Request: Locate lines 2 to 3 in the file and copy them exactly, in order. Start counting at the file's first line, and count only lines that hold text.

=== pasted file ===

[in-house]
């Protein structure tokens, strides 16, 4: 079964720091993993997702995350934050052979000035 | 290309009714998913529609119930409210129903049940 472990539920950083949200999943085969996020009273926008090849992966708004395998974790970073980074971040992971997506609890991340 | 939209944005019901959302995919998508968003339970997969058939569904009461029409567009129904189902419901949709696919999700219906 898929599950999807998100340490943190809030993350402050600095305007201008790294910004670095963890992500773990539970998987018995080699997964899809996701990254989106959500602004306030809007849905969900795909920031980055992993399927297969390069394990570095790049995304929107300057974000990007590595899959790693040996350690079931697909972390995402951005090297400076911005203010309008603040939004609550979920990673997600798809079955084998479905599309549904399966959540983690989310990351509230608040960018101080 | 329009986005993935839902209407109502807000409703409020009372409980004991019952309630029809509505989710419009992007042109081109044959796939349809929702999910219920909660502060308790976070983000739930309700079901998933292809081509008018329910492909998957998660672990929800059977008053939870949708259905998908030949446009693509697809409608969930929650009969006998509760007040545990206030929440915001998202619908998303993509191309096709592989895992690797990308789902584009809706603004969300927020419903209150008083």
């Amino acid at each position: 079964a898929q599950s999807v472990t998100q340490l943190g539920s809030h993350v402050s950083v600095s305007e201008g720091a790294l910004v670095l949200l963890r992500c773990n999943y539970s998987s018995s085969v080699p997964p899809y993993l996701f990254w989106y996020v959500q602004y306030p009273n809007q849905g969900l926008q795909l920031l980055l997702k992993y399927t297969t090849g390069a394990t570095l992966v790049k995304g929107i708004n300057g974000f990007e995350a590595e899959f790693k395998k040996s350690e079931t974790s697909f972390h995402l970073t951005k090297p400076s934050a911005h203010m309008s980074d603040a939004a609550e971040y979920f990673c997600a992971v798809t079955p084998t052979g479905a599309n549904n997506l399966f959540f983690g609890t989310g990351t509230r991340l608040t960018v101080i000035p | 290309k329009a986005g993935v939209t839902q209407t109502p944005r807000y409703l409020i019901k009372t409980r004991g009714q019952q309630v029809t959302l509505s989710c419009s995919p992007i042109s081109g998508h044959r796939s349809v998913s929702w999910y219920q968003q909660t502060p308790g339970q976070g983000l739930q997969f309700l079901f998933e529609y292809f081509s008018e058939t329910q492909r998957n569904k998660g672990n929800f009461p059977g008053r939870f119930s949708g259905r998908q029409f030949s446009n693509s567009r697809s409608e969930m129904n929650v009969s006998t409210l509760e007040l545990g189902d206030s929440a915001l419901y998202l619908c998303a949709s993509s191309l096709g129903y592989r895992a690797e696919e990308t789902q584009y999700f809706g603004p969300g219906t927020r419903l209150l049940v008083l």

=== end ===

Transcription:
């Protein structure tokens, strides 16, 4: 079964720091993993997702995350934050052979000035 | 290309009714998913529609119930409210129903049940 472990539920950083949200999943085969996020009273926008090849992966708004395998974790970073980074971040992971997506609890991340 | 939209944005019901959302995919998508968003339970997969058939569904009461029409567009129904189902419901949709696919999700219906 898929599950999807998100340490943190809030993350402050600095305007201008790294910004670095963890992500773990539970998987018995080699997964899809996701990254989106959500602004306030809007849905969900795909920031980055992993399927297969390069394990570095790049995304929107300057974000990007590595899959790693040996350690079931697909972390995402951005090297400076911005203010309008603040939004609550979920990673997600798809079955084998479905599309549904399966959540983690989310990351509230608040960018101080 | 329009986005993935839902209407109502807000409703409020009372409980004991019952309630029809509505989710419009992007042109081109044959796939349809929702999910219920909660502060308790976070983000739930309700079901998933292809081509008018329910492909998957998660672990929800059977008053939870949708259905998908030949446009693509697809409608969930929650009969006998509760007040545990206030929440915001998202619908998303993509191309096709592989895992690797990308789902584009809706603004969300927020419903209150008083």
């Amino acid at each position: 079964a898929q599950s999807v472990t998100q340490l943190g539920s809030h993350v402050s950083v600095s305007e201008g720091a790294l910004v670095l949200l963890r992500c773990n999943y539970s998987s018995s085969v080699p997964p899809y993993l996701f990254w989106y996020v959500q602004y306030p009273n809007q849905g969900l926008q795909l920031l980055l997702k992993y399927t297969t090849g390069a394990t570095l992966v790049k995304g929107i708004n300057g974000f990007e995350a590595e899959f790693k395998k040996s350690e079931t974790s697909f972390h995402l970073t951005k090297p400076s934050a911005h203010m309008s980074d603040a939004a609550e971040y979920f990673c997600a992971v798809t079955p084998t052979g479905a599309n549904n997506l399966f959540f983690g609890t989310g990351t509230r991340l608040t960018v101080i000035p | 290309k329009a986005g993935v939209t839902q209407t109502p944005r807000y409703l409020i019901k009372t409980r004991g009714q019952q309630v029809t959302l509505s989710c419009s995919p992007i042109s081109g998508h044959r796939s349809v998913s929702w999910y219920q968003q909660t502060p308790g339970q976070g983000l739930q997969f309700l079901f998933e529609y292809f081509s008018e058939t329910q492909r998957n569904k998660g672990n929800f009461p059977g008053r939870f119930s949708g259905r998908q029409f030949s446009n693509s567009r697809s409608e969930m129904n929650v009969s006998t409210l509760e007040l545990g189902d206030s929440a915001l419901y998202l619908c998303a949709s993509s191309l096709g129903y592989r895992a690797e696919e990308t789902q584009y999700f809706g603004p969300g219906t927020r419903l209150l049940v008083l």